> telling which way round the wheel should go on?


    Tread direction, I guess you mean. Depends on the tyres but generally
    the arrow shapes of tread point to the front. Can be different with
    certain mud (rear?) tyres, I think.

    It's traditional for tyres to have the label on the right-hand sidewall
    but that's not quite always the case.

    ~PB
     
  6. Peter Clinch

    Peter Clinch Guest

    zzapper wrote:

    > A cyclist friend told me that the knobbly tyres on my 6yr old
    > non-suspension Raleigh would considerably slow me on tarmac (where I
    > mostly cycle), anyone care to comment.


    S/he speaks much wisdom. And it wouldn't matter if you were on a 6
    minute old full suspension Cannondale, you'd still be slowed down with
    knobblies on.
    And not only slowed down, but made noisier and with inferior cornering
    on hard surfaces. Knobblies are great on the soft stuff, but absolute
    pants on the road.

    Pete.
    --
    Peter Clinch Medical Physics IT Officer
    Tel 44 1382 660111 ext. 33637 Univ. of Dundee, Ninewells Hospital
    Fax 44 1382 640177 Dundee DD1 9SY Scotland UK
    net [email protected] http://www.dundee.ac.uk/~pjclinch/
     
  7. Ian G Batten

    Ian G Batten Guest

    In article <[email protected]>,
    Peter Clinch <[email protected]> wrote:
    > And not only slowed down, but made noisier and with inferior cornering
    > on hard surfaces. Knobblies are great on the soft stuff, but absolute
    > pants on the road.


    I run Panaracer Speedblasters, which are the best (and worst) of both
    worlds. They're not too slow, they're light, they're OK on hard packed
    offroad but useless on wet grass or mud. My wife complains on road that
    my bike sounds like a tractor, too. They also have the puncture
    resistance of a thin pair of tights.

    ian
     
  8. zzapper

    zzapper Guest

    Peter Clinch <[email protected]> wrote in message news:<[email protected]>...

    >
    > S/he speaks much wisdom. And it wouldn't matter if you were on a 6
    > minute old full suspension Cannondale, you'd still be slowed down with
    > knobblies on.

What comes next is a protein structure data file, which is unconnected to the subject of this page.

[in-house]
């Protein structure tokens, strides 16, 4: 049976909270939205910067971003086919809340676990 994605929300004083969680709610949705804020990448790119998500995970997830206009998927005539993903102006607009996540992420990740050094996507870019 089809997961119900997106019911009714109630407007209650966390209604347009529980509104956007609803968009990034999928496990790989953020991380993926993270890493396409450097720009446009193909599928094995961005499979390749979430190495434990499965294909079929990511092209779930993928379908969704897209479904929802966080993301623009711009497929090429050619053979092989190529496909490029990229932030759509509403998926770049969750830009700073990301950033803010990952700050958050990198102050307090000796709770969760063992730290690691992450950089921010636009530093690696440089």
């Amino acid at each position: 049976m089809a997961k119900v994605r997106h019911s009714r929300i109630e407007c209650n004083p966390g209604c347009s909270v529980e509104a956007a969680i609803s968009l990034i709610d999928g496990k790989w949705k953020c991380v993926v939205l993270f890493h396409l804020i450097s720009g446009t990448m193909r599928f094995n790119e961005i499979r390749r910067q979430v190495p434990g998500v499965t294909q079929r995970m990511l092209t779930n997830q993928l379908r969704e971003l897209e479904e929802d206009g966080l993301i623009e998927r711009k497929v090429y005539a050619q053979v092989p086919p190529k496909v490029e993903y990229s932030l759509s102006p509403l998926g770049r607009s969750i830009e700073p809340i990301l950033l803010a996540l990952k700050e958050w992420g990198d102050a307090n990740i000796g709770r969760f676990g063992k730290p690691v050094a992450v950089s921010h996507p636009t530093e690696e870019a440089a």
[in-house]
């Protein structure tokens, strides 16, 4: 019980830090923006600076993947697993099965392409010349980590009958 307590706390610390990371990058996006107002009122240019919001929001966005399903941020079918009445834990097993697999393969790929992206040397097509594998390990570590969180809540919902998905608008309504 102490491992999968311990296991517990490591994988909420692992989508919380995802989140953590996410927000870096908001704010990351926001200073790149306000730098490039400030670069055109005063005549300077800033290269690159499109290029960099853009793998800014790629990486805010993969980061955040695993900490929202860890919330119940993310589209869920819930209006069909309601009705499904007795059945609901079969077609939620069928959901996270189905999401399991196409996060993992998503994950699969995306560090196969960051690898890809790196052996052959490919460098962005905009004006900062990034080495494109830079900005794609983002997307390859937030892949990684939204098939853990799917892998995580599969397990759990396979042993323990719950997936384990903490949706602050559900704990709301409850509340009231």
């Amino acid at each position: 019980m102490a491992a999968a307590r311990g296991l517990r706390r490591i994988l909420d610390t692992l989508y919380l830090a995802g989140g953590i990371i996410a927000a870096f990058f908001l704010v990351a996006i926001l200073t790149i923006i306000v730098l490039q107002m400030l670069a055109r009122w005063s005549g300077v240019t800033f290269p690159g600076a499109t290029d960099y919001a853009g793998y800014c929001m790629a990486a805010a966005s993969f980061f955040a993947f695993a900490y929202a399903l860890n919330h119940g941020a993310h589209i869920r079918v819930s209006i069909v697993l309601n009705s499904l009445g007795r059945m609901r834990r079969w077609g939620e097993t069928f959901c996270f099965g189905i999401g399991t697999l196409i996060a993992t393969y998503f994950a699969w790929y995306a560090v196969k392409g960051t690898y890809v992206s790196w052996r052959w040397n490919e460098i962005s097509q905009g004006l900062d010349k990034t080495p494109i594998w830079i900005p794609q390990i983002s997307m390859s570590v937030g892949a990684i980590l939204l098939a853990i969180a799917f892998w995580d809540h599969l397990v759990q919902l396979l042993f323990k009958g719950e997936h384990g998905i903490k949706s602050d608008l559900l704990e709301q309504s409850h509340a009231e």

> And not only slowed down, but made noisier and with inferior cornering
    > on hard surfaces. Knobblies are great on the soft stuff, but absolute
    > pants on the road.
    >
    > Pete.

    While I like the fact that my Raleigh Outback is a nice solid bike, it
    turns out I do practically never do any off-tarmac, is it the right
    bike for me? I've noticed frequently that bikes have overtaken me with
    apparent less effort. I don't want a real racer but would like to get
    some impression of speed. (Sorry for Wide Question)

    zzapper
     
  9. Peter Clinch

    Peter Clinch Guest

    zzapper wrote:

    > While I like the fact that my Raleigh Outback is a nice solid bike, it
    > turns out I do practically never do any off-tarmac, is it the right
    > bike for me? I've noticed frequently that bikes have overtaken me with
    > apparent less effort. I don't want a real racer but would like to get
    > some impression of speed. (Sorry for Wide Question)


    Is it the /perfect/ bike for you? Almost certainly not. Is it
    perfectly adequate for you? Almost certainly. Most of the difference
    between an MTB and a typical modern hybrid is that hybrids come with
    road tyres as standard, and the gearing range is a bit higher. You'll
    probably be at a slight weight disadvantage (but at least you're not
    carrying excess weight in suspension forks, little use for most bikes on